The Ministry of Agriculture is introducing hydroponic and aqua-ponic farming to farmers to enhance animal fodder security as well as to show them alternative ways of improving food and nutrition security. Hydroponic fodder production involves supplying cereal grain with moisture and nutrients, all outside of a growing medium such as soil, and then harvesting the resulting green shoots and root mat. This kind of production system is used in a number of different livestock systems internationally. Even though the most commonly used cereal grain is barley, a range of cereals can be utilized for fodder production, including oats, wheat and maize.
Aqua-ponics is also the integration of hydroponics and aquaculture which is gaining increased attention as a bio- integrated food production system in the world.
Eritrea, having a short period and unreliable rainy season, needs to increase its food and feed production by adopting modern technologies. Availability of fresh or dried grass and roughages as a whole for animal feed during dry seasons has been a great challenge for farmers for years.
The Ministry of Agriculture is constantly seeking ways and means of mitigating these challenges and obstacles. The adoption of hydroponic fodder production as well as aquaponic farming is indeed prompted by these considerations and in order to enhance human and animal nutrition security.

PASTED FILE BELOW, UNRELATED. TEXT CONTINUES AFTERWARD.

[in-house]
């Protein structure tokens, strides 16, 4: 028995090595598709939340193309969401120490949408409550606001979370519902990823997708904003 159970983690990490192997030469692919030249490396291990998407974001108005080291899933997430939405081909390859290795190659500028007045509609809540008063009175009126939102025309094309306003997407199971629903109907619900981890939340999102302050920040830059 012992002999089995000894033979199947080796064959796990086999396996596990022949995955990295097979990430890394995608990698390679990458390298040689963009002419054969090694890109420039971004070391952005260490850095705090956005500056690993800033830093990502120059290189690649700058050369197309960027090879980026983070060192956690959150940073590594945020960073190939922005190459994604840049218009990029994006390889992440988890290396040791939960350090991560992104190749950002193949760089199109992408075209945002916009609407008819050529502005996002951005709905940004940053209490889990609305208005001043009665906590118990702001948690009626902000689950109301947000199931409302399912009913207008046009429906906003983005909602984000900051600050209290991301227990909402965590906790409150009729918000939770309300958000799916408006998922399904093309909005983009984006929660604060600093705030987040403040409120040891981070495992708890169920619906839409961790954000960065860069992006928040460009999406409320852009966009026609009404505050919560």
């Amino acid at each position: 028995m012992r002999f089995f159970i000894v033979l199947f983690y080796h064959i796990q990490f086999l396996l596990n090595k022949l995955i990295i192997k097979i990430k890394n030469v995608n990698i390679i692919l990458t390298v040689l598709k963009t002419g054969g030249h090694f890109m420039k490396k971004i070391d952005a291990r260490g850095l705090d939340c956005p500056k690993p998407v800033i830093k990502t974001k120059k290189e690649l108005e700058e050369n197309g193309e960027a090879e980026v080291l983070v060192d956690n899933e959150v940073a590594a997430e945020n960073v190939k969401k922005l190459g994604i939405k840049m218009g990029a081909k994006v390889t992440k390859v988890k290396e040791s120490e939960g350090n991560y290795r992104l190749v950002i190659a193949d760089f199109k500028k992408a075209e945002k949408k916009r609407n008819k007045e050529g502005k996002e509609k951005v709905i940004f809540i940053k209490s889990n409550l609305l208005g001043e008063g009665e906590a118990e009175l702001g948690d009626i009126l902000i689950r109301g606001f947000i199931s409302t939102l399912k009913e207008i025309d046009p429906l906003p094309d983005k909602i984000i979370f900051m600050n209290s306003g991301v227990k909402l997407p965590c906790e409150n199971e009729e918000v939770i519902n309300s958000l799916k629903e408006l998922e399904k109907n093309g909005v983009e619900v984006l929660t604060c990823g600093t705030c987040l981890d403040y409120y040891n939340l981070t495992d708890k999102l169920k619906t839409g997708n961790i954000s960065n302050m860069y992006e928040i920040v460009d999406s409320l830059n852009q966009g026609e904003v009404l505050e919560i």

As a preliminary measure, the Ministry has established, in December 2019, a demonstration area inside the premises of its main Headquarters. The demonstration site is run by a group of young experts who have been doing well in various innovative programmes.
It is worth mentioning here that a number of studies have been conducted in the past years in various countries to evaluate the effectiveness of hydroponic fodder. As a matter of fact, the hydroponic fodder produced in the Ministry was tested in chicken, rabbit, pigs and horses with a number of feed parameters. The results were found to be promising.
Furthermore, around 50 farmers from different zobas were made to visit the demonstration area. The farmers told this newsletter that the new technology is easy to adopt and very important in alleviating animal forage problems they face. Most of them promised to practice it in their farms.
Fodder sheds produce a large quantity of green fodder; with just one kg of grain producing 6 – 10kg of fodder sprouts (as green feed). Hydroponic fodder can be used as a supplementary feed and during dry seasons as a main feed for animals.
So far the innovation group in the Ministry has managed to produce fodder from barley and maize. Some farmers in the pilot group assert that they normally provide around 7 kgs of grain for just one cow. Observing 6-10 kg green fodder produced from 1kg of grain has aroused their interest.
The Ministry of Agriculture has a plan to train extension workers from its regional offices so that the technology cascades down to the village level.
Ministry of Agriculture Newsletter, Issue No 20, February 2020